Blog :: 06-2008

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Killington Condo Financing Challenging

It seems that the pendulum has swung completely in the other direction.  None of us who are even just slightly tuned in to the news can avoid hearing about the "mortgage crisis" that many in the US are facing.  The truth of the matter, however, is that the "overlending" (i.e., lending money to people with "borderline" ability to pay) which created the problem initially wasn't done in Killington.  In fact, there is only one foreclosure in the Killington market that I am currently aware of.  The "fix", however, whereby lenders have tightened lending standards like a noose are being applied universally, including to the Killington market.

About a week ago, we were told that Fannie Mae and Freddie Mac would not finance a condominium purchase in Killington.  The problem initially seemed to focus on the properties being considered "investment" properties, not second homes.  Another issue seemed to center around requiring added protections for mortgagees and guarantors.  These safeguards involved making changes to condominium documents which is not an easy process.  Thirdly, there seems to be an issue financing a property that has extensive commercial activities such as restaurants and health clubs.  It seems that new "issues" seem to be identified daily.

There is a meeting of representatives of the Boards of many of the Killington condominium associations on Saturday, June 7th.  The difficulty in financing condominium purchases is a major topic for discussion on the meeting agenda.  Two attorneys, familiar with the Killington condominium documents, have been asked to review the new lending requirements and summarize recommendations for the attendees.  These recommendations will then be reviewed by the Association Boards which may, in turn, recommend amendments to the existing condominium documents.  I just hope that if these changes are made, new requirements don't emerge, necessitating more changes.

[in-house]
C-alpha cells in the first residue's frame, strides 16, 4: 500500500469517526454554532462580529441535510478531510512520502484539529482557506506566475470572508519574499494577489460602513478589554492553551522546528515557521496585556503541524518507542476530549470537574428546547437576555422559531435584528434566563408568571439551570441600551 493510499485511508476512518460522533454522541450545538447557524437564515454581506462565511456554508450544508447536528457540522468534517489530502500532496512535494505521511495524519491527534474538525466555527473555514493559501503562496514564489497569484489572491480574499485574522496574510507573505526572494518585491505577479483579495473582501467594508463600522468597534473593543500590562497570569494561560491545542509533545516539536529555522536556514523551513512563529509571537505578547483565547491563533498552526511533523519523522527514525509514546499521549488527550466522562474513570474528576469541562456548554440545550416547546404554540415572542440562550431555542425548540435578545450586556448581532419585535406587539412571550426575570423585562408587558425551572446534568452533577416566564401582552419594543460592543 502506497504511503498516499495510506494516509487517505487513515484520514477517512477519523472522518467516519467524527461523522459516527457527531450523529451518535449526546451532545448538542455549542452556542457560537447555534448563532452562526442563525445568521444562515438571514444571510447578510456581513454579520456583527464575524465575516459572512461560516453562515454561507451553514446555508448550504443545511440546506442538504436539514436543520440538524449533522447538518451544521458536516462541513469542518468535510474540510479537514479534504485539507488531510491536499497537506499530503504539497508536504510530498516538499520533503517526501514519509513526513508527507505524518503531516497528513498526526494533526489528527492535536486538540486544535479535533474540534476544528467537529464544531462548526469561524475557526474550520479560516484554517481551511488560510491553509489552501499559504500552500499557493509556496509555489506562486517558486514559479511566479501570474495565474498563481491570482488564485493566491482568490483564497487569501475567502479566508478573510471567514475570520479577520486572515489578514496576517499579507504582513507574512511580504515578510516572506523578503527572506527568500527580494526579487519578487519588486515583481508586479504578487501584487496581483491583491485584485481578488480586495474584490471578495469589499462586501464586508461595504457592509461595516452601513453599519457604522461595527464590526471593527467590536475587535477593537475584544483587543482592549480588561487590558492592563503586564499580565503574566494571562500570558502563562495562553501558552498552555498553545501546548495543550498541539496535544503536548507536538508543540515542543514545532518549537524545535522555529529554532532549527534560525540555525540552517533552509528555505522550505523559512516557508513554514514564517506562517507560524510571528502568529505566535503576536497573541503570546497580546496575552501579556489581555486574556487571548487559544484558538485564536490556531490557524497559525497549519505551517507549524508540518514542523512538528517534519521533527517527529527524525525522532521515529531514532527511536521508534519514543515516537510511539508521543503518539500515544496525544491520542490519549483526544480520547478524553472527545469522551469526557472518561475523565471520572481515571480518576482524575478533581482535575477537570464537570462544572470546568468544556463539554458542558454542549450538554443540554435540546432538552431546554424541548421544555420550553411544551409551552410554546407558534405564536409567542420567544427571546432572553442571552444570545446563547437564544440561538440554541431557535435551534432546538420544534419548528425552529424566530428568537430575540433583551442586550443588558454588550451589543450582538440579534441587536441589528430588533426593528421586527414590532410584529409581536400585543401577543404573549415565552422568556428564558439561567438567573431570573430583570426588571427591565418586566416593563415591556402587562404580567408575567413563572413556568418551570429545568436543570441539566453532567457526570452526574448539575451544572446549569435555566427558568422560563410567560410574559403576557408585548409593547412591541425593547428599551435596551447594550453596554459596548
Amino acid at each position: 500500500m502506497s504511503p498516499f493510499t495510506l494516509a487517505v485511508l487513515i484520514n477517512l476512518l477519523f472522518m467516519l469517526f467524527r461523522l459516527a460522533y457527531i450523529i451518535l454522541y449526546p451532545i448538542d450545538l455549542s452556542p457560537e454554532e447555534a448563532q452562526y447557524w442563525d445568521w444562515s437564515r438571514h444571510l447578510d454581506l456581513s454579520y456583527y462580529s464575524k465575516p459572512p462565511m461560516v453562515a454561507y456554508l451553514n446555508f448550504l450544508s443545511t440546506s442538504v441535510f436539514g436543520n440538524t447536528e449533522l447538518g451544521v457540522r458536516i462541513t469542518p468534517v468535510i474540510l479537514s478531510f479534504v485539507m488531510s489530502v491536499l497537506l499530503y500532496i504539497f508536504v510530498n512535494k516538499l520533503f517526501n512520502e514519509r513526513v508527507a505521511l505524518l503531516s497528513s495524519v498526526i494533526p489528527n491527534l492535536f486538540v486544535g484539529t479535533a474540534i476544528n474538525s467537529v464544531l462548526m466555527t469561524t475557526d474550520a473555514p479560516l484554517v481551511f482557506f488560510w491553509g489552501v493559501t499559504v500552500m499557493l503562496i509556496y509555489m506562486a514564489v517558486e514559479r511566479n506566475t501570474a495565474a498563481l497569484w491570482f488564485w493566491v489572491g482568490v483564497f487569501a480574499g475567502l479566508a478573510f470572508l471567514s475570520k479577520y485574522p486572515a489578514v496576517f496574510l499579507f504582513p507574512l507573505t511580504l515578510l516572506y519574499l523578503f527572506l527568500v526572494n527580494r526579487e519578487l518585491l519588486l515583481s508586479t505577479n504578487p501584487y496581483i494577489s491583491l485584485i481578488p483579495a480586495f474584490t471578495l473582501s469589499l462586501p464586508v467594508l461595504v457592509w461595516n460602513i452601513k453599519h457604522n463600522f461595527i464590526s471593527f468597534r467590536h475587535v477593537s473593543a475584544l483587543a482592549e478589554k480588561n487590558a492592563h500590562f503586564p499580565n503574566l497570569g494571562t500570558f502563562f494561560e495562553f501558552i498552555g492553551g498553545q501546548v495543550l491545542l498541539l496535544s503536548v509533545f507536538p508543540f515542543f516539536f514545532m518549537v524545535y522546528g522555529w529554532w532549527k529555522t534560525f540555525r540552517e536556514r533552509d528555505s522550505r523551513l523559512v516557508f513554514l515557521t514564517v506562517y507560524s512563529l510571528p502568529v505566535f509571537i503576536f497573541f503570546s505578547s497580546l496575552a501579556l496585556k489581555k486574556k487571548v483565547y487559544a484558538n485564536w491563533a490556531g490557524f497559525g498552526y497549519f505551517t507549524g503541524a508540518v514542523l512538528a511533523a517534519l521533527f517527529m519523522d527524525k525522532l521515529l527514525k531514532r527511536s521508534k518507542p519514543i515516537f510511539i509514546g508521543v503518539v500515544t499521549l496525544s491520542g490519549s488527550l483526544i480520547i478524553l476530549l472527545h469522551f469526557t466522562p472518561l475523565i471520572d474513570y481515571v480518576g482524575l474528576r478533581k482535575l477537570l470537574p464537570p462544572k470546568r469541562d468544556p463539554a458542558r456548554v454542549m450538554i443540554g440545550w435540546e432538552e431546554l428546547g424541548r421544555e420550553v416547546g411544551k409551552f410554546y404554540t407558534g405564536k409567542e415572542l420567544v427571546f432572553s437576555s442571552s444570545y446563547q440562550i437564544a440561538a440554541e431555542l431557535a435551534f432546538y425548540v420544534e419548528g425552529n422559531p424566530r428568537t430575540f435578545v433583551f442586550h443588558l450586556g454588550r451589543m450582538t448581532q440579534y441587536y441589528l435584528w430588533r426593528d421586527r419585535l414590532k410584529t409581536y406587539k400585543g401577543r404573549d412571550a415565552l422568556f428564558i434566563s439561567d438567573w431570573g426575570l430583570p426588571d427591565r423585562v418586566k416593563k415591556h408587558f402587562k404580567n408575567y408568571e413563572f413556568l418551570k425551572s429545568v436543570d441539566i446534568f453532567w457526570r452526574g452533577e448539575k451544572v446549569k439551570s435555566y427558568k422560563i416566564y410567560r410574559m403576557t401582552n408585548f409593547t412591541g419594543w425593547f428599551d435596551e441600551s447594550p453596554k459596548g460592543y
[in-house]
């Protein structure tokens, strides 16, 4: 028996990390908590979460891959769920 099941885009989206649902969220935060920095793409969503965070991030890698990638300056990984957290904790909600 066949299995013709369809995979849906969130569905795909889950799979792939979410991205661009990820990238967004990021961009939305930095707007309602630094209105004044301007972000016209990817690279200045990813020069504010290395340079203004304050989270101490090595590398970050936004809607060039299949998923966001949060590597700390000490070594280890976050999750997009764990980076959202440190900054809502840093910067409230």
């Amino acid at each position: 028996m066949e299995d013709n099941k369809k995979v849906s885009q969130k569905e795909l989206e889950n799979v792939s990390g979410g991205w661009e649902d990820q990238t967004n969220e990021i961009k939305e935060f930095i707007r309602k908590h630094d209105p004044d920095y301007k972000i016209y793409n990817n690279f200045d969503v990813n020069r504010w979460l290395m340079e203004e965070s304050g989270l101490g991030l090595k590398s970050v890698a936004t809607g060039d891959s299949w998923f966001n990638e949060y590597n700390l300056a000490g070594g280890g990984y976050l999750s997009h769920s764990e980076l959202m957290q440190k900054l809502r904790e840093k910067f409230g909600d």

This all seems so unnecessary.  Had lenders used reasonable and judicious qualification standards to begin with, we would not be in this predicament.  In addition, these requirements are being applied across the board whether or not a local problem exists.  The "pendulum" has swung to the other extreme.  Let's just hope that it doesn't take long to reach a point of sanity and equilibrium!

What do you think?